Saturday, August 14, 2010

A Banking System Collapse

We are now experiencing a banking system collapse. This should be headline news, but most Americans are more than happy to remain blissfully ignorant of what is going on as long as they get to watch “So you can think you can dance”. When the American Dream of owning your own home dies for tens of millions of Americans and the economy collapses, perhaps more people will start to care. It just blows me away how many people are floating down the river of de-nial.

In 2009, banks posted their sharpest decline in lending since 1942. This year delinquencies on real estate loans still remain a source of trouble. That's especially true at smaller and mid-sized banks. And with further declines in home prices, expected by many analysts, will cause more losses for banks.

According to the FDIC, at year’s end its problem list of US banks at risk of failing hit a 16-year high at 702. Approximately 10% of all banks in the US are now on the Federal Deposit Insurance Corporation’s list of problem banks. Last year, 140 federally insured institutions failed and were shut down by regulators. In contrast, the five years prior to 2008, only 11 banks failed. It was the highest annual number since 1992 during the peak of the savings and loan crisis. Last year's failures extended a string of collapses that began in 2008, triggered by loan defaults in the financial crisis.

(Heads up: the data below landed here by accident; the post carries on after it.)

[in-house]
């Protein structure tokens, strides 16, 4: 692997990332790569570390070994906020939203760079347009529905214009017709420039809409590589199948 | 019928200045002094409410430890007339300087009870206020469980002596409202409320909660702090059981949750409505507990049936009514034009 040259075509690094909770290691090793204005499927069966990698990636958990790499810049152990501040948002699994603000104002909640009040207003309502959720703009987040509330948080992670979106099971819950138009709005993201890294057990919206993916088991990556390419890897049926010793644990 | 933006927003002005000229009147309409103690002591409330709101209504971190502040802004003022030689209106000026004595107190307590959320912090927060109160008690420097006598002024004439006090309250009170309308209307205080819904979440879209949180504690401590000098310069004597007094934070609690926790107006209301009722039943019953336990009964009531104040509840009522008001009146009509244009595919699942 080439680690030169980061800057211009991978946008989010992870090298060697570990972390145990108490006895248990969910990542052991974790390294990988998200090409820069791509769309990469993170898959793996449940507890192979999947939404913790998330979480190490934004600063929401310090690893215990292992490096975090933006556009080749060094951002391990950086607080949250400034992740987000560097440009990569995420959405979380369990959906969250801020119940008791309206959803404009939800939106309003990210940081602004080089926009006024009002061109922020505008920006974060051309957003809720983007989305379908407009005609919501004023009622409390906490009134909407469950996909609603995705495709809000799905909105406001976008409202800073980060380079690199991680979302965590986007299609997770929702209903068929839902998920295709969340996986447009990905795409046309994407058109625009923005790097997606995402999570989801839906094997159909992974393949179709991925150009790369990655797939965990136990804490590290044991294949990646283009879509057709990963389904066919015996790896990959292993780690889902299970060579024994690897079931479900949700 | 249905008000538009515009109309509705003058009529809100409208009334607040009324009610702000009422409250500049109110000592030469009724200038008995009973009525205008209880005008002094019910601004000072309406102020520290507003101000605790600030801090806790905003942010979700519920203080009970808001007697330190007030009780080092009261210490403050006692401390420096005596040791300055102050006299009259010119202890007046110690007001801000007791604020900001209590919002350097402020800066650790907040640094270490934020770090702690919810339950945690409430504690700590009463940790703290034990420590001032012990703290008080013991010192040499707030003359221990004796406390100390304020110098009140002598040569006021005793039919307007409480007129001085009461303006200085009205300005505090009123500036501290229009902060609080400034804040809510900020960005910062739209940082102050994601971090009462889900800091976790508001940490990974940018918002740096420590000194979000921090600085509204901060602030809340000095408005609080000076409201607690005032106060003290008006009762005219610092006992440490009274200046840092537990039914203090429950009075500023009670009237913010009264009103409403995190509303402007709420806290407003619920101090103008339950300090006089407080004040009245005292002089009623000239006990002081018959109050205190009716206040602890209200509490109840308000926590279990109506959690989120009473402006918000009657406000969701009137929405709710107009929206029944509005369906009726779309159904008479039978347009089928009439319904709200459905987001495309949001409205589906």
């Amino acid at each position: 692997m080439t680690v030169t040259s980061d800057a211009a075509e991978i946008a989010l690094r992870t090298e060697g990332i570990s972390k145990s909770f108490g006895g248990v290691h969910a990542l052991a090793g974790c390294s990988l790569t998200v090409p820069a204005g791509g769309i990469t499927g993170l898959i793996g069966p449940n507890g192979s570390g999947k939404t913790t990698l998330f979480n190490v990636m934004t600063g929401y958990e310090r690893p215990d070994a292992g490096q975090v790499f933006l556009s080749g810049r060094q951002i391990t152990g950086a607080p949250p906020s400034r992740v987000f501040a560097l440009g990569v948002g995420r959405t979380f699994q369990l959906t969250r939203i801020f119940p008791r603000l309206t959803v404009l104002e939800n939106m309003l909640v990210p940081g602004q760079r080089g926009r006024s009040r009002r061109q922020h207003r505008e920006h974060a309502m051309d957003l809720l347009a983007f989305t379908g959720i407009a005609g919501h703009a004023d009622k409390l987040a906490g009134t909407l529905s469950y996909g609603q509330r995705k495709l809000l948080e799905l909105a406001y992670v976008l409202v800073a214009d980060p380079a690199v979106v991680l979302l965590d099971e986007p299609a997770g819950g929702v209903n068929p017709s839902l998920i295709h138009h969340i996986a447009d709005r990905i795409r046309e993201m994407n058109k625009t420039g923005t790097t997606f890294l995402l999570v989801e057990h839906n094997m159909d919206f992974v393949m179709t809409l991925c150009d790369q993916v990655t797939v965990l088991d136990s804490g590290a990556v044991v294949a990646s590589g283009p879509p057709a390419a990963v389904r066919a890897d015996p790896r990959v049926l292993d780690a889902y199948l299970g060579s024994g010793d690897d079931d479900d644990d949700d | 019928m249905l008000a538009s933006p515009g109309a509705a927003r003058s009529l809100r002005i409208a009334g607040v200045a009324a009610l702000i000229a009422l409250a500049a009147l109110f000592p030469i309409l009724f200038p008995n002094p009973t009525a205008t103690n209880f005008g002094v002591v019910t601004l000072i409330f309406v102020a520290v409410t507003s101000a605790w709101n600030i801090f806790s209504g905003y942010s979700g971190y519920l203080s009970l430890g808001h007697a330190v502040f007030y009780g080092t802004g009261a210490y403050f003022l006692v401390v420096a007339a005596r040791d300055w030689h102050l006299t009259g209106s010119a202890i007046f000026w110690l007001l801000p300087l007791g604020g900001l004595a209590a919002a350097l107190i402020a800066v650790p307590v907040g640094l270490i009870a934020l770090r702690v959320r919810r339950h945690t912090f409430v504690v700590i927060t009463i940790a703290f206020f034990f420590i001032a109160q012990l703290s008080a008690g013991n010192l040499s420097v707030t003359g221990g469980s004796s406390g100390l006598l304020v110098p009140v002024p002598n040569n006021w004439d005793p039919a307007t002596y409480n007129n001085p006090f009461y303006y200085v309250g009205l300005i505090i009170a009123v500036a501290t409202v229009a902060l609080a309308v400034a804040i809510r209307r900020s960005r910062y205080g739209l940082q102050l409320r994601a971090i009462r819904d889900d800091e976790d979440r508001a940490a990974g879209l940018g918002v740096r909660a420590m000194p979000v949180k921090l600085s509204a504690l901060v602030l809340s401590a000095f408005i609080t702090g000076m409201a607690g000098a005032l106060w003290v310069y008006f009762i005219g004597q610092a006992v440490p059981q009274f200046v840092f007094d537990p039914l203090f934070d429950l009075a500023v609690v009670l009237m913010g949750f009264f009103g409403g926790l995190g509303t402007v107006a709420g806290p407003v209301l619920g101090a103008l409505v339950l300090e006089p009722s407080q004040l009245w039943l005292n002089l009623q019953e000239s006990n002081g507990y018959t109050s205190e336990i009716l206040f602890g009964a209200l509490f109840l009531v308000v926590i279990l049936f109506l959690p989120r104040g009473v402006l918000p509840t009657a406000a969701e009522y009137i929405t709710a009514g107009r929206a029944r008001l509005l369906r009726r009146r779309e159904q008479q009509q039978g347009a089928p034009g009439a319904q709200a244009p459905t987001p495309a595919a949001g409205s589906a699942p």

The pace of bank collapses this year exceeds last year's. As of April 13, 2010 – 110 banks have failed. As a result of those failures and bank mergers, the number of FDIC-insured institutions fell to 7,932 in the first quarter. The latest list of problem banks from the FDIC now stands at 775. Seventy-three banks were added to the list since the end of 2009. That is nearly a 10% increase in less than 5 months.(And why do they announce bank closing late on Friday evenings?)

That's the first dip below 8,000 in the history of the FDIC, which was created in 1933. However, depositors' money – insured up to $250,000 per account – isn't at risk. But don’t worry because the FDIC is backed by the government. Now that makes me feel all warm and cozy. Page 30 of the Tower Report

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